Larry Clark is one of the most prolific photographers of our time. His work came at a time when the world simply wasn’t willing to accept, address or even talk about the issues that kids were and still are going through. It was daring, dark and in some ways purposely obnoxious. Of course consulting issues such as addiction, violence and sex comes with the baggage of controversy. The Parisian mayor for example banned his last exhibition ‘Kiss The Past Hello’ to those under the age of 18. If anything it revealed how relevant his work still is, despite Clark describing the move as “ridiculous”.
So with ‘Kiss The Past Hello’ and the backlash that came with it now behind him, Clark returns to London with his new show ‘What do you do for fun?’ a collection of vintage and more current pieces. The vintage work at points retains the relevance of its day, however Clark’s one piece from 2010 screams of an obsoleteness that the reaction in Paris did its best to distract from. Despite this, some of the older work still holds the disturbing power it did all those years ago. Works such as Untitled (Cory Haim) and Untitled (Matt Dillon) are stomach churning depictions of youthful sexuality. Although the older work that accompanies it can often stray into the area of simple shocks, especially with this level of hindsight, the work still manages to transfer a message today. 1992 is perhaps the most successful; consisting of 209 prints, the piece literally becomes a shrine of sadness, depression, and despair. With the photos sporting almost fashion like imagery, the result is a sterile, airbrushed and utterly overwhelming take on the subject matter. Grimly appropriate to the establishments and institutions that deal with this brand of behavior.
What isn’t so successful is Clark’s later work. I want a baby before u die, his only recent piece seems forced and overly contrived. Babies are juxtaposed with pornographic imagery, newspaper clippings of brutal child related crimes are paraded and of course graphic images of ‘the naked youth’ are celebrated in a wincingly confident manner. The problem in many ways is the scale; it’s a large piece, and contains what can only be described as collection of disturbing party tricks that aim to address issues and themes sharply and quickly. So when looking back at Clark’s older work, pieces that aimed for the viewer to slowly digest the images in front of them, his more recent efforts now seem lazy. Finally, the film Tulsa was on display: a one-hour silent film made with footage of Clark as a young man. The small amount those at the opening managed to catch was disturbing, honest and prevailed in creating an almost fictional state of reality. It exonerated an arrogance that captured the time: young men shooting heroin in front of the camera and boys in the back seats of convertible cars. With many of those that starred in the film now deceased the film had a power that perhaps even Clark could not have anticipated. As I walked to leave the gallery I overheard a woman asking Clark a question, “what do you want people to think in your exhibition?” to which he replied smartly, “Whatever they like, you’d better ask them”. For me his reply summed up the show, whether we like it or not, time has passed since the early work’s initial conception, ultimately only the viewer can decide if the work still has relevance today.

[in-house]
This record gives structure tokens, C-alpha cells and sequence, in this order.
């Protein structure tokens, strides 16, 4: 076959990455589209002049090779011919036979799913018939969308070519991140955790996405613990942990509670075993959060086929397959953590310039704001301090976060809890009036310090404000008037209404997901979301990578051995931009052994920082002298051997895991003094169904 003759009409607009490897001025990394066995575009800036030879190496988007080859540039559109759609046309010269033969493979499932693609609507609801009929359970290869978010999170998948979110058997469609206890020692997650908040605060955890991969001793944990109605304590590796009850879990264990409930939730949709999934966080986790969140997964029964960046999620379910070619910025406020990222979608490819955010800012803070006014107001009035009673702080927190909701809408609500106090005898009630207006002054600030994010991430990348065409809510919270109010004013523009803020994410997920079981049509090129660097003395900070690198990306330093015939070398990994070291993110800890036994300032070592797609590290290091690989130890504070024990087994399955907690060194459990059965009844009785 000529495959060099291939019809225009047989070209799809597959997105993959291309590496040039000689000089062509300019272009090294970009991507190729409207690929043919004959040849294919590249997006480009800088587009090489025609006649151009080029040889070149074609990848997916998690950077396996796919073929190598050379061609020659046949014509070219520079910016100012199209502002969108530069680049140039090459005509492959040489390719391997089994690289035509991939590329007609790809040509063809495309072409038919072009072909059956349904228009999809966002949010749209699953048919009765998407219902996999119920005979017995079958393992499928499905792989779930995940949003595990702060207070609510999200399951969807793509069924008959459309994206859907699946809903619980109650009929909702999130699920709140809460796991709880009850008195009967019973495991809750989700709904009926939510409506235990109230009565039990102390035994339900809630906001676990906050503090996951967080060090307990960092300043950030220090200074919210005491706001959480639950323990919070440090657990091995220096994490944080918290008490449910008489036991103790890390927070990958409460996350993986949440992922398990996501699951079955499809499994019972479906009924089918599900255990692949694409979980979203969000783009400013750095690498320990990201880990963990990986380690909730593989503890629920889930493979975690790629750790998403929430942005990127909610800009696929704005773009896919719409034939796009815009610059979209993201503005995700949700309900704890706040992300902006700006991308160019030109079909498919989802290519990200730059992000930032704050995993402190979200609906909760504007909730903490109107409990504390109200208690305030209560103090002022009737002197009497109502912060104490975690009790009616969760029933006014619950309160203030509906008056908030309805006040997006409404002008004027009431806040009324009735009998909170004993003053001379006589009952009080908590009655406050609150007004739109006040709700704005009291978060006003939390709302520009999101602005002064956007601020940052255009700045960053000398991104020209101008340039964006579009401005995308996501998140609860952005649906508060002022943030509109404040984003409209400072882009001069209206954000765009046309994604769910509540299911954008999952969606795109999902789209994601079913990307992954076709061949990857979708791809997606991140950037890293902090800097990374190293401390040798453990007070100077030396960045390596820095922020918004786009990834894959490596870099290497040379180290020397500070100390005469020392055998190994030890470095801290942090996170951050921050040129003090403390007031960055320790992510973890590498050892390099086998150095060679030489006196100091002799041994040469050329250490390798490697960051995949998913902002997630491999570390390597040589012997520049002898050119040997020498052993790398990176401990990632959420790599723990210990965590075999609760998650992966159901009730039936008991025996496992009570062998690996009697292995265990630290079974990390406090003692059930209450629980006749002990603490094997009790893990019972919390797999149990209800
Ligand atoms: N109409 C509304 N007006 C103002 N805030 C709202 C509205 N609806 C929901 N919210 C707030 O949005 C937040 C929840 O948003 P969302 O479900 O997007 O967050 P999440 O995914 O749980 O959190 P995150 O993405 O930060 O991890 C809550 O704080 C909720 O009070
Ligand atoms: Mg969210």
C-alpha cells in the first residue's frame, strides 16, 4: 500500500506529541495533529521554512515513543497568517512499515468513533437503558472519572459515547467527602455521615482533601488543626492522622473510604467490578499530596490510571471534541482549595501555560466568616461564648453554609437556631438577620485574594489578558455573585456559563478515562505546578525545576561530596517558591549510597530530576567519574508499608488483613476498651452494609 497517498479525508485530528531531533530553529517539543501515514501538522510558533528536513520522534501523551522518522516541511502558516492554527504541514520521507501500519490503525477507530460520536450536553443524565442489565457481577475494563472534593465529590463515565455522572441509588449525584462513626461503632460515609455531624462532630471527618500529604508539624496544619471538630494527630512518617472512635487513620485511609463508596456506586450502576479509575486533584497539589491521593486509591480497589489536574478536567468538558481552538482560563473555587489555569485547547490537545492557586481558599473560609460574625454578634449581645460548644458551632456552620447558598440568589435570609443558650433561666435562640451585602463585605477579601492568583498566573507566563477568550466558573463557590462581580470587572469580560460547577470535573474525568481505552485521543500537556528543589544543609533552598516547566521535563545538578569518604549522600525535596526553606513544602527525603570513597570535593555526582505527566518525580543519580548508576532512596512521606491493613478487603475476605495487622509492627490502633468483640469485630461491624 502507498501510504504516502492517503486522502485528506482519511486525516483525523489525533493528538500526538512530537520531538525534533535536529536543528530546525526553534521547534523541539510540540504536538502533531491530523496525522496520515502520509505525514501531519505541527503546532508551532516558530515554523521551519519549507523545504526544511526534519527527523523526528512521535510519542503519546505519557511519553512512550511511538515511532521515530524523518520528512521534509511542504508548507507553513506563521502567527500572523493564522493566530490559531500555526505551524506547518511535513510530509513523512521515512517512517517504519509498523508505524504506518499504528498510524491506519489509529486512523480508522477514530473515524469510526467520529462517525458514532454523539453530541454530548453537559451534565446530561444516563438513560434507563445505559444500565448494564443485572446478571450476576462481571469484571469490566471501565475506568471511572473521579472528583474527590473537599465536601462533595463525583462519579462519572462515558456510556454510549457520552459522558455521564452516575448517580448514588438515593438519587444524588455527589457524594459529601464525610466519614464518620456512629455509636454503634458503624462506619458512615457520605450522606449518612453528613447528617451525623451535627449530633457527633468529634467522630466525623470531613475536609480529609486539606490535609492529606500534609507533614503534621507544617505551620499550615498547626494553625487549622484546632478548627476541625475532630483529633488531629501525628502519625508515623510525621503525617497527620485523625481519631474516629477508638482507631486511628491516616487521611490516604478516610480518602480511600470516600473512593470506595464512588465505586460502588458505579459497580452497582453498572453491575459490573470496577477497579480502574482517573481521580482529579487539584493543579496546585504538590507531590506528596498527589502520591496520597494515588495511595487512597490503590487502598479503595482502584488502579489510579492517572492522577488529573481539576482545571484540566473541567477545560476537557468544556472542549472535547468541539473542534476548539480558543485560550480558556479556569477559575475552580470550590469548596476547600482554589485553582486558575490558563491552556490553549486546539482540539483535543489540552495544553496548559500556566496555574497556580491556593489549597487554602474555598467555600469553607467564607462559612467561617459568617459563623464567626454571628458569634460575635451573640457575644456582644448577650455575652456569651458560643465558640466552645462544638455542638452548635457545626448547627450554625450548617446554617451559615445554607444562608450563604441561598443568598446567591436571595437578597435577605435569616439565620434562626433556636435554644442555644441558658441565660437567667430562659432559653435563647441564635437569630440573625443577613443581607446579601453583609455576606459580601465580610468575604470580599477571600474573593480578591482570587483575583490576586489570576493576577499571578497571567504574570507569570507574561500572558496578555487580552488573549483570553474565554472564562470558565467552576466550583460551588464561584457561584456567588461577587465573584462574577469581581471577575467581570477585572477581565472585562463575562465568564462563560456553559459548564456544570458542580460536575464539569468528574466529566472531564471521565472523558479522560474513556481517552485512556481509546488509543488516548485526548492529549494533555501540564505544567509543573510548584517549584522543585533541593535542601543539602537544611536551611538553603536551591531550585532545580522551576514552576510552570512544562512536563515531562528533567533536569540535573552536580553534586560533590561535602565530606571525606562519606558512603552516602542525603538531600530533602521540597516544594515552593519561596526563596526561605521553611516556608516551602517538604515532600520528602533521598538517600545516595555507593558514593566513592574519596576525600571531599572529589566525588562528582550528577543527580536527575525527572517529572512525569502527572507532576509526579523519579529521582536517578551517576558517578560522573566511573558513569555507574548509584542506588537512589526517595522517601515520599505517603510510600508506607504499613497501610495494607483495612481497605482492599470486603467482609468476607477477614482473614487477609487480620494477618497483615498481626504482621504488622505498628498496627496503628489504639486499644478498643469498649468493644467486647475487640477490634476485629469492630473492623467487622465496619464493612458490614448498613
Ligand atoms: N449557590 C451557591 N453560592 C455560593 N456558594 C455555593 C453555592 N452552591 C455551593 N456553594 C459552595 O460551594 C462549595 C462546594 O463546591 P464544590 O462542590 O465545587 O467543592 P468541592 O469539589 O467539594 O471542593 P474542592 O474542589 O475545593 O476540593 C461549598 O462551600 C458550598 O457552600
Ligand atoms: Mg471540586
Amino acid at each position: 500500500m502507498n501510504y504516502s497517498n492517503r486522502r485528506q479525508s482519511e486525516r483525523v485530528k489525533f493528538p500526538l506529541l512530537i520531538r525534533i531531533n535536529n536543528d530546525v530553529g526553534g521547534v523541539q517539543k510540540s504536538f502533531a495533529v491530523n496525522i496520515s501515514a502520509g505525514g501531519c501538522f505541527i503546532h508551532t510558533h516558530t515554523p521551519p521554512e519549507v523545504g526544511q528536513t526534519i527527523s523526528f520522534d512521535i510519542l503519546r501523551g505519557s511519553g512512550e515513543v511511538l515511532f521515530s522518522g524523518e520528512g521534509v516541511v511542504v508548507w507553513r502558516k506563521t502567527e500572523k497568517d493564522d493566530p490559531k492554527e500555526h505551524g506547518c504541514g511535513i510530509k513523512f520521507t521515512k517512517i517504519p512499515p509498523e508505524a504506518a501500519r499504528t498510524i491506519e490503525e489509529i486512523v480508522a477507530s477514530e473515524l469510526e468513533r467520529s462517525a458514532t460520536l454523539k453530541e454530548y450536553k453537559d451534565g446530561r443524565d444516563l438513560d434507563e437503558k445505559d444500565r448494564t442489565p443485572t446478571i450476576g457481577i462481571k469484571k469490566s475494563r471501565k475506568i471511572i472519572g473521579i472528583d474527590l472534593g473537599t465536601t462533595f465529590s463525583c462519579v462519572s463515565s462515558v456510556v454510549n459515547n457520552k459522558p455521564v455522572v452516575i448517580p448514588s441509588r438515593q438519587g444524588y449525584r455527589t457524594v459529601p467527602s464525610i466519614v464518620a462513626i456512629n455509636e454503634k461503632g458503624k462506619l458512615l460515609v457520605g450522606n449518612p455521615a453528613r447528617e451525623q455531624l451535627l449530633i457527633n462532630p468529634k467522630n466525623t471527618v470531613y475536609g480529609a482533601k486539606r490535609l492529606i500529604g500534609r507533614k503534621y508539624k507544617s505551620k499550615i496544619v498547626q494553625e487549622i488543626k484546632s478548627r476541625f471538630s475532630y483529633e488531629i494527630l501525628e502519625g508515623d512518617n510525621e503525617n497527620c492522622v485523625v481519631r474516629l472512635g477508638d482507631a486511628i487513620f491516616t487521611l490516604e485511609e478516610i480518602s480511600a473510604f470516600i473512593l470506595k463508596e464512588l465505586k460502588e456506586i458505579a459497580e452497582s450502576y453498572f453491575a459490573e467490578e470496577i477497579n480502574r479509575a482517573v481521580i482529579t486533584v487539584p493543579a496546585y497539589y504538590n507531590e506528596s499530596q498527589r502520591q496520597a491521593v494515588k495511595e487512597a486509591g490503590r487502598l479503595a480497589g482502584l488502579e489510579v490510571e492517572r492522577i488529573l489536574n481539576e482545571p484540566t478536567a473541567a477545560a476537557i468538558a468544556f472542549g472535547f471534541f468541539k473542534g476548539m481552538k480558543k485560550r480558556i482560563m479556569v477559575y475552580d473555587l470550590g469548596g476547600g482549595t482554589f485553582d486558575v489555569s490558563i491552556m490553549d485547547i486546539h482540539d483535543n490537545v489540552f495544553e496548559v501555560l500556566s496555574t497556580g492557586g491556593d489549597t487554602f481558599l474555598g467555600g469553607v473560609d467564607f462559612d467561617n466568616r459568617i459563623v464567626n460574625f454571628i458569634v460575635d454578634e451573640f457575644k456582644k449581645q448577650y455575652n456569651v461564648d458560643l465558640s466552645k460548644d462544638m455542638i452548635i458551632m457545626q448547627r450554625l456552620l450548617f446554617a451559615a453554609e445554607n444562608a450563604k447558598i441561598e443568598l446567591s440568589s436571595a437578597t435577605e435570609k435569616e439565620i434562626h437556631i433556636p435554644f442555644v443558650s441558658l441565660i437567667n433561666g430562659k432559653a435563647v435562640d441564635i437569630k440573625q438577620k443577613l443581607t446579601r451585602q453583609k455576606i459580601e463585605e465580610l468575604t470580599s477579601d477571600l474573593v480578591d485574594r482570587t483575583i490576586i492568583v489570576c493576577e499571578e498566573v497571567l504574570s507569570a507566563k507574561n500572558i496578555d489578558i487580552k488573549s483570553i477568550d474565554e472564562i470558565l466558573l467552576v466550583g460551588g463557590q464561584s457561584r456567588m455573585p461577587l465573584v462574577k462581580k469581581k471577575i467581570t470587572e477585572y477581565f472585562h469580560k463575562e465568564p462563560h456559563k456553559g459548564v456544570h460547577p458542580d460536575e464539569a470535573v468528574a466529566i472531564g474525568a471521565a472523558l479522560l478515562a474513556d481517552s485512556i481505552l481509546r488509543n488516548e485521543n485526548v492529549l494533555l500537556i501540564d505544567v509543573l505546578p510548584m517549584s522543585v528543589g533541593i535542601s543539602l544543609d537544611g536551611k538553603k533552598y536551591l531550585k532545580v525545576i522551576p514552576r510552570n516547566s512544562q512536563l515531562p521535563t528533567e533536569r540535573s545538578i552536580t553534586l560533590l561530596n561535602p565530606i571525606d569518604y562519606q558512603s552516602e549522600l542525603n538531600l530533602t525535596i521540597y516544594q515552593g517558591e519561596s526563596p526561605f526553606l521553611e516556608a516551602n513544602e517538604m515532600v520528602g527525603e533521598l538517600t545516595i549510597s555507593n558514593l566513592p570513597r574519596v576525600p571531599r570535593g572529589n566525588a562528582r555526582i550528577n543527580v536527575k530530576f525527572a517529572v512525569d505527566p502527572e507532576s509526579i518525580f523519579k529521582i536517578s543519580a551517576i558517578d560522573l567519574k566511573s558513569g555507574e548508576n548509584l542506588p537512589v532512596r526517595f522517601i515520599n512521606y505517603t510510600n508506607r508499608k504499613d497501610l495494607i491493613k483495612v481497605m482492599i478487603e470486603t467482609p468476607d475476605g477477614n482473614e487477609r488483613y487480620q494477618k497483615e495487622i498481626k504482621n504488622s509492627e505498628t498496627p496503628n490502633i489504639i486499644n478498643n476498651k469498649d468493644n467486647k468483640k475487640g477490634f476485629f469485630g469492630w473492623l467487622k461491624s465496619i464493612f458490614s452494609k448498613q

Larry Clark’s, What do you do for fun? is at the Simon Lee Gallery from 10 February to 2 April.